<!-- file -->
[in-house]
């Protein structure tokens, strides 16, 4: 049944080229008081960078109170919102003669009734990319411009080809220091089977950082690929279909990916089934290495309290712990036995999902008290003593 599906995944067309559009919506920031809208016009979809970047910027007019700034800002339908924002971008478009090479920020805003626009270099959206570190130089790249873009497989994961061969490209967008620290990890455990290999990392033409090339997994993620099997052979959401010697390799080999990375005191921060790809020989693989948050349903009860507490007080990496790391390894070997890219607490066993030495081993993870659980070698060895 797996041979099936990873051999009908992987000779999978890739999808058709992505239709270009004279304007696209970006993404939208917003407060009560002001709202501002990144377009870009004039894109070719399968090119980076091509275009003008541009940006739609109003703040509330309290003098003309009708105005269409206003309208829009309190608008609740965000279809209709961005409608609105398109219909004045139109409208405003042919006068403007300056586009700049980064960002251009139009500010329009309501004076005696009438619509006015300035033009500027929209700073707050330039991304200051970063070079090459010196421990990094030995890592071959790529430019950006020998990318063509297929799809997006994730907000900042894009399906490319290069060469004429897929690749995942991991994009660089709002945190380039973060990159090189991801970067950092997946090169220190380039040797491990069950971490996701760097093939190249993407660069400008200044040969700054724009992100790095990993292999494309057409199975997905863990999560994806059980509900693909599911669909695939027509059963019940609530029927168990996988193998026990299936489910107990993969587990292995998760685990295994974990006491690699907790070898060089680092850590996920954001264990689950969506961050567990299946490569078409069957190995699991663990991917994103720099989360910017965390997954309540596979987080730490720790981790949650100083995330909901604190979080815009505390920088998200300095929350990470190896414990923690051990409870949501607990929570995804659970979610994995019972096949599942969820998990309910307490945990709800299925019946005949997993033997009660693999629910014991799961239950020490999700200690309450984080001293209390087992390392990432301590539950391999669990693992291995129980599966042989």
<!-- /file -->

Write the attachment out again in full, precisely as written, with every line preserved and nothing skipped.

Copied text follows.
[in-house]
């Protein structure tokens, strides 16, 4: 049944080229008081960078109170919102003669009734990319411009080809220091089977950082690929279909990916089934290495309290712990036995999902008290003593 599906995944067309559009919506920031809208016009979809970047910027007019700034800002339908924002971008478009090479920020805003626009270099959206570190130089790249873009497989994961061969490209967008620290990890455990290999990392033409090339997994993620099997052979959401010697390799080999990375005191921060790809020989693989948050349903009860507490007080990496790391390894070997890219607490066993030495081993993870659980070698060895 797996041979099936990873051999009908992987000779999978890739999808058709992505239709270009004279304007696209970006993404939208917003407060009560002001709202501002990144377009870009004039894109070719399968090119980076091509275009003008541009940006739609109003703040509330309290003098003309009708105005269409206003309208829009309190608008609740965000279809209709961005409608609105398109219909004045139109409208405003042919006068403007300056586009700049980064960002251009139009500010329009309501004076005696009438619509006015300035033009500027929209700073707050330039991304200051970063070079090459010196421990990094030995890592071959790529430019950006020998990318063509297929799809997006994730907000900042894009399906490319290069060469004429897929690749995942991991994009660089709002945190380039973060990159090189991801970067950092997946090169220190380039040797491990069950971490996701760097093939190249993407660069400008200044040969700054724009992100790095990993292999494309057409199975997905863990999560994806059980509900693909599911669909695939027509059963019940609530029927168990996988193998026990299936489910107990993969587990292995998760685990295994974990006491690699907790070898060089680092850590996920954001264990689950969506961050567990299946490569078409069957190995699991663990991917994103720099989360910017965390997954309540596979987080730490720790981790949650100083995330909901604190979080815009505390920088998200300095929350990470190896414990923690051990409870949501607990929570995804659970979610994995019972096949599942969820998990309910307490945990709800299925019946005949997993033997009660693999629910014991799961239950020490999700200690309450984080001293209390087992390392990432301590539950391999669990693992291995129980599966042989």